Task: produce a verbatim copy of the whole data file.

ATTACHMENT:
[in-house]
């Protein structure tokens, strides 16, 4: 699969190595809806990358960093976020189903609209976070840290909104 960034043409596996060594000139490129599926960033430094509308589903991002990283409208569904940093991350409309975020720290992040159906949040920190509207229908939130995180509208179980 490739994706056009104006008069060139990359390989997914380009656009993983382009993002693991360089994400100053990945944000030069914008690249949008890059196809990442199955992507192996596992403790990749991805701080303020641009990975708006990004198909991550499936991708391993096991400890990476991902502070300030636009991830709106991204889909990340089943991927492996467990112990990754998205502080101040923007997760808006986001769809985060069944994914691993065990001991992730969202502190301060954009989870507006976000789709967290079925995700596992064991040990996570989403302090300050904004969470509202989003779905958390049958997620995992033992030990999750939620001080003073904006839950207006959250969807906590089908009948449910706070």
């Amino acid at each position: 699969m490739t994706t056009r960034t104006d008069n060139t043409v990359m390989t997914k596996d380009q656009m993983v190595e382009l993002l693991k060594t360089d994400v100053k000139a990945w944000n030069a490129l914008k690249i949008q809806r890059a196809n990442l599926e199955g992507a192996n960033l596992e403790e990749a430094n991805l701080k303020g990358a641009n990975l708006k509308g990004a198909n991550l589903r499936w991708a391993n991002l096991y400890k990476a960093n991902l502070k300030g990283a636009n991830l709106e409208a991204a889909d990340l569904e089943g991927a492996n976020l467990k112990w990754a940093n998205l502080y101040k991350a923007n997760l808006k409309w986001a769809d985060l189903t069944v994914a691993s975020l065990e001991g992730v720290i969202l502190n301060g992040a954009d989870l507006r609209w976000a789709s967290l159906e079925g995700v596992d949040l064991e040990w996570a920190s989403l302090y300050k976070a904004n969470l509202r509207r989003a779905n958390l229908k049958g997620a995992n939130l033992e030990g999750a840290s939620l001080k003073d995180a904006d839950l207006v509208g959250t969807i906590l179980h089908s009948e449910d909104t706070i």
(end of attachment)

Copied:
[in-house]
């Protein structure tokens, strides 16, 4: 699969190595809806990358960093976020189903609209976070840290909104 960034043409596996060594000139490129599926960033430094509308589903991002990283409208569904940093991350409309975020720290992040159906949040920190509207229908939130995180509208179980 490739994706056009104006008069060139990359390989997914380009656009993983382009993002693991360089994400100053990945944000030069914008690249949008890059196809990442199955992507192996596992403790990749991805701080303020641009990975708006990004198909991550499936991708391993096991400890990476991902502070300030636009991830709106991204889909990340089943991927492996467990112990990754998205502080101040923007997760808006986001769809985060069944994914691993065990001991992730969202502190301060954009989870507006976000789709967290079925995700596992064991040990996570989403302090300050904004969470509202989003779905958390049958997620995992033992030990999750939620001080003073904006839950207006959250969807906590089908009948449910706070």
């Amino acid at each position: 699969m490739t994706t056009r960034t104006d008069n060139t043409v990359m390989t997914k596996d380009q656009m993983v190595e382009l993002l693991k060594t360089d994400v100053k000139a990945w944000n030069a490129l914008k690249i949008q809806r890059a196809n990442l599926e199955g992507a192996n960033l596992e403790e990749a430094n991805l701080k303020g990358a641009n990975l708006k509308g990004a198909n991550l589903r499936w991708a391993n991002l096991y400890k990476a960093n991902l502070k300030g990283a636009n991830l709106e409208a991204a889909d990340l569904e089943g991927a492996n976020l467990k112990w990754a940093n998205l502080y101040k991350a923007n997760l808006k409309w986001a769809d985060l189903t069944v994914a691993s975020l065990e001991g992730v720290i969202l502190n301060g992040a954009d989870l507006r609209w976000a789709s967290l159906e079925g995700v596992d949040l064991e040990w996570a920190s989403l302090y300050k976070a904004n969470l509202r509207r989003a779905n958390l229908k049958g997620a995992n939130l033992e030990g999750a840290s939620l001080k003073d995180a904006d839950l207006v509208g959250t969807i906590l179980h089908s009948e449910d909104t706070i």